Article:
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Earnings Manipilation and Incentives in Firms

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  • Guido Friebel

    ()
    (University of Toulouse (EHESS and IDEI), CEPR, IZA)

  • Sergei Guriev

    ()
    (New Economic School/CEFIR and CEPR)

Abstract

We show that earnings manipulation destroys incentives within the corporate hierarchy. In the model, top management has incentives to over-report earnings. An insider, for instance, a division manager may gain evidence about over-reporting. We show that the division manager is more likely to have evidence, when the performance of her own division is low. Top management wants to prevent information leakage to the outside world. Hence, when the division manager threatens to blow the whistle, top management pays her a bribe. As this occurs when division output is low, the wedge between payments in high and low states of nature decreases. Earnings manipulation therefore undermines incentives to exert effort and destroys value. We show that earnings manipulation is more likely to occur in flatter hierarchies; we also discuss implications of the auditing and whistle-blowing regulations of the Sarbanes-Oxley Act.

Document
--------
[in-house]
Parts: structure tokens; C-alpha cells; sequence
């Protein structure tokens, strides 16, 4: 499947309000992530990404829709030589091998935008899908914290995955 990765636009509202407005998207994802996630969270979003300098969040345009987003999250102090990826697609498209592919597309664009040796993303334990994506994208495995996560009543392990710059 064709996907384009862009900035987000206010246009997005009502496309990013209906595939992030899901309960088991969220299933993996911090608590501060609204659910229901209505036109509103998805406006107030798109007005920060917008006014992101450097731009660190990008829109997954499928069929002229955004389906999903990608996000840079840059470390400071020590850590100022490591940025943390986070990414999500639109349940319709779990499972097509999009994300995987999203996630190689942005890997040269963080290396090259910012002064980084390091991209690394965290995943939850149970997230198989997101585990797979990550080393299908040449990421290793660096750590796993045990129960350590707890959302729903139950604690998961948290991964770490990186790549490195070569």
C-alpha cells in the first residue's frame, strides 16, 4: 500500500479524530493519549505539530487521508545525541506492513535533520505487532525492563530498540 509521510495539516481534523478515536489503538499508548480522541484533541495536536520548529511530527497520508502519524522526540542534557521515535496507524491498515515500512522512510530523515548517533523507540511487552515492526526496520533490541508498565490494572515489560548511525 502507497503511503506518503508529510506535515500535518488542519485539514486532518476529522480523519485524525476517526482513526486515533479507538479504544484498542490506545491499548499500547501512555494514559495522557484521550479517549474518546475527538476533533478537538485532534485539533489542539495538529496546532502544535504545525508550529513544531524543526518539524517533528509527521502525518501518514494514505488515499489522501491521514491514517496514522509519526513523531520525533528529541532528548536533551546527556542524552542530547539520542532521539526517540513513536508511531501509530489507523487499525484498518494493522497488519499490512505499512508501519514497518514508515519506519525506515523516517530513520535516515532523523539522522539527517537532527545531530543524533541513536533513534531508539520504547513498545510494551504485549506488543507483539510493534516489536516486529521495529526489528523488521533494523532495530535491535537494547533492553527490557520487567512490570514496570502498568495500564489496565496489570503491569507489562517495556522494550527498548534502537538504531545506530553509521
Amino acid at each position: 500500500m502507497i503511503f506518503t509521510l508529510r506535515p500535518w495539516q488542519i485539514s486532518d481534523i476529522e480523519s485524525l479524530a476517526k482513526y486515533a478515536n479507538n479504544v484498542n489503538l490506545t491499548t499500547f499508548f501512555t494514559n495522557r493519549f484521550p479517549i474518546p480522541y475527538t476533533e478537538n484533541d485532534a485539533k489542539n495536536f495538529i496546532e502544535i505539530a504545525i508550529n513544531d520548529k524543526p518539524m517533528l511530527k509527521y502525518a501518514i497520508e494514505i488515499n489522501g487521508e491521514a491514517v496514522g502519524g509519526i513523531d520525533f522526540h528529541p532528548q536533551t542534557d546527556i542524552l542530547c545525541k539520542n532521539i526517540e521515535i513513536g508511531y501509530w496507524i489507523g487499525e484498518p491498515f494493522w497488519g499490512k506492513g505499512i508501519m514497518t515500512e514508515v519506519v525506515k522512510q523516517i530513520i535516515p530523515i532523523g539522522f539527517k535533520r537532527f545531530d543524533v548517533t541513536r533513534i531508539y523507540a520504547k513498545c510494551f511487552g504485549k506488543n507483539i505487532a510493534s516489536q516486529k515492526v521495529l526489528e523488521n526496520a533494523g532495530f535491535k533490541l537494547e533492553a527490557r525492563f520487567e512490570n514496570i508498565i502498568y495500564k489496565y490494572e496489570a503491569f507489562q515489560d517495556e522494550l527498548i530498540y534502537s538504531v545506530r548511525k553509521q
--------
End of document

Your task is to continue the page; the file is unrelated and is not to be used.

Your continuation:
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Bibliographic Info

Paper provided by Center for Economic and Financial Research (CEFIR) in its series Working Papers with number w0055.

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Length: 35 pages
Date of creation: Jun 2004
Date of revision: Oct 2005
Handle: RePEc:cfr:cefirw:w0055

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Keywords: agency costs; Sarbanes-Oxley Act; whistleblowing; flat hierarchies;

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References

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Cited by:
  1. Andersson Fredrik, 2011. "Make-or-Buy Decisions and the Manipulability of Performance Measures," The B.E. Journal of Theoretical Economics, De Gruyter, De Gruyter, vol. 11(1), pages 1-30, December.
  2. Egorov, Georgy & Guriev, Sergei & Sonin, Konstantin, 2006. "Media Freedom, Bureaucratic Incentives and the Resource Curse," CEPR Discussion Papers 5748, C.E.P.R. Discussion Papers.
  3. Agliardi, Elettra & Andergassen, Rainer, 2009. "Last resort gambles, risky debt and liquidation policy," Review of Financial Economics, Elsevier, vol. 18(3), pages 142-155, August.

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